Press Release

November 9, 2015Science

For immediate release

Tuesday, November 10, 2015

Field Museum Public Relations


Peruvian Rainforest 22 Times the Size of Chicago Named a National Park with Help from Field Museum

Ten years of international conservation efforts culminate in enormous Amazonian preserve

The Peruvian government announced on Sunday the designation of 3.3 million acres of Amazonian rainforest as a national park in the Sierra del Divisor mountain range. Chicago’s Field Museum played a key role in the international effort that led to the creation of this conservation area.

For the past 15 years, The Field Museum has been leading Rapid Inventory programs in South America to discover the biological importance of remote regions and to work with local peoples to understand their use of the forests and their vision for the future. The Field did an initial fly-over of the site in 2002, and completed an inventory in 2005 that led to the discovery of more than 20 species new to science. Sierra del Divisor, a mountain range with unique geology, rises right up out of the middle of the Amazonian plain.

For ten years, The Field Museum has worked for the creation of the national park. The last four years have been devoted to partnering with indigenous people to develop conservation and quality-of-life plans.

The Field Museum’s MacArthur Senior Conservation Ecologist and Director of the Andes-Amazon Program, Corine Vriesendorp, emphasized the collaborative nature of the project, explaining, “This is not a one-person effort, this is the culmination of ten years of numerous organizations working together—that’s how you make conservation happen.”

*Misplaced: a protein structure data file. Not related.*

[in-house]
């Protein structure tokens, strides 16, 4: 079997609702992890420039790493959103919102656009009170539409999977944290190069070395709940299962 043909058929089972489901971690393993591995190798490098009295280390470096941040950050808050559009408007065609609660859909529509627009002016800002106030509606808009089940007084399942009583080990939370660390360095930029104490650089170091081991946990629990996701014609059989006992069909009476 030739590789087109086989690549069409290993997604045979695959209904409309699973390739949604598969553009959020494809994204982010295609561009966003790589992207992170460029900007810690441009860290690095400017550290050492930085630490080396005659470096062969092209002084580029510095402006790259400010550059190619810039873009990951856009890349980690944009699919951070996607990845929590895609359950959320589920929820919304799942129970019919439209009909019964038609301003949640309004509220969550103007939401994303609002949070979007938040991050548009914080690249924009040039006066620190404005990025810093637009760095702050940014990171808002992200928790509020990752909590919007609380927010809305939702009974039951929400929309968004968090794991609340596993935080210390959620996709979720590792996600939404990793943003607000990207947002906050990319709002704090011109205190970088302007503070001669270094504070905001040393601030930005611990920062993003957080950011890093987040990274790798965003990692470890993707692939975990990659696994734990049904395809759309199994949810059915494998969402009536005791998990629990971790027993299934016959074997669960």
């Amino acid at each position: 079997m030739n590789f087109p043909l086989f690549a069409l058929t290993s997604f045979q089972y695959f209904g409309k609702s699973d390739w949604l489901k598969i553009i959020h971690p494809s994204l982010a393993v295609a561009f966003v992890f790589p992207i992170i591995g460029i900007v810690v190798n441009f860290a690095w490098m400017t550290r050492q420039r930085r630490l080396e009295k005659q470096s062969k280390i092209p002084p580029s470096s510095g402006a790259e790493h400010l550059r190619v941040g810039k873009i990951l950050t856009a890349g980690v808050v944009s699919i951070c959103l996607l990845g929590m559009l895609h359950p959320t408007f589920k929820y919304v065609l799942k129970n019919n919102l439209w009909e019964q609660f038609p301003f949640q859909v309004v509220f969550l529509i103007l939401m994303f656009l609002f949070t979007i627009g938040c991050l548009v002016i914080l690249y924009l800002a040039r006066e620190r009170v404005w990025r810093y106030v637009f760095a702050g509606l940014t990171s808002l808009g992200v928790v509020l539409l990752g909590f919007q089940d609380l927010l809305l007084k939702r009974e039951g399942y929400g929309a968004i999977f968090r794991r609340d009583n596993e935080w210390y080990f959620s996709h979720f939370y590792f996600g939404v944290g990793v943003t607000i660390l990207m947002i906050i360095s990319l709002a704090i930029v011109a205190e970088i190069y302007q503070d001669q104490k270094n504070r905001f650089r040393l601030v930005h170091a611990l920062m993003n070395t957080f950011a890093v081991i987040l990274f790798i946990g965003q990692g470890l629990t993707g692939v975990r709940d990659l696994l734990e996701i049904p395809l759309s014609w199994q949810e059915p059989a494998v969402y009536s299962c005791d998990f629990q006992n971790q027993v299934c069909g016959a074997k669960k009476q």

The land is home to thousands of plant and animal species, including birds, fishes, frogs, and plants found nowhere else in the world. But this biologically rich area is threatened on all sides by illegal logging, mining, coca plantations, and the oil industry. Protecting Sierra del Divisor as a national park will help safeguard the area’s wildlife and provide a safe haven for the uncontacted Iskonawa indigenous people who live there.

Numerous individuals and organizations around the world contributed to the Sierra del Divisor project. They include the Peruvian National Park Service (SERNANP), the Ministry of the Environment, the Peruvian National Government, the regional governments of Loreto and Ucayali, the Gordon and Betty Moore Foundation, the Instituto del Bien Común (IBC), ProNaturaleza, The Nature Conservancy, Sociedad Peruana para Derecho Ambiental (SPDA), Centro de Datos para la Conservación (CDC), Derechos Ambientales y Recursos Naturales (DAR), Centro para el Desarrollo del Indígena Amazonico (CEDIA), the Rainforest Trust, the Prince of Monaco Foundation, The John D. and Catherine T. MacArthur Foundation, and others.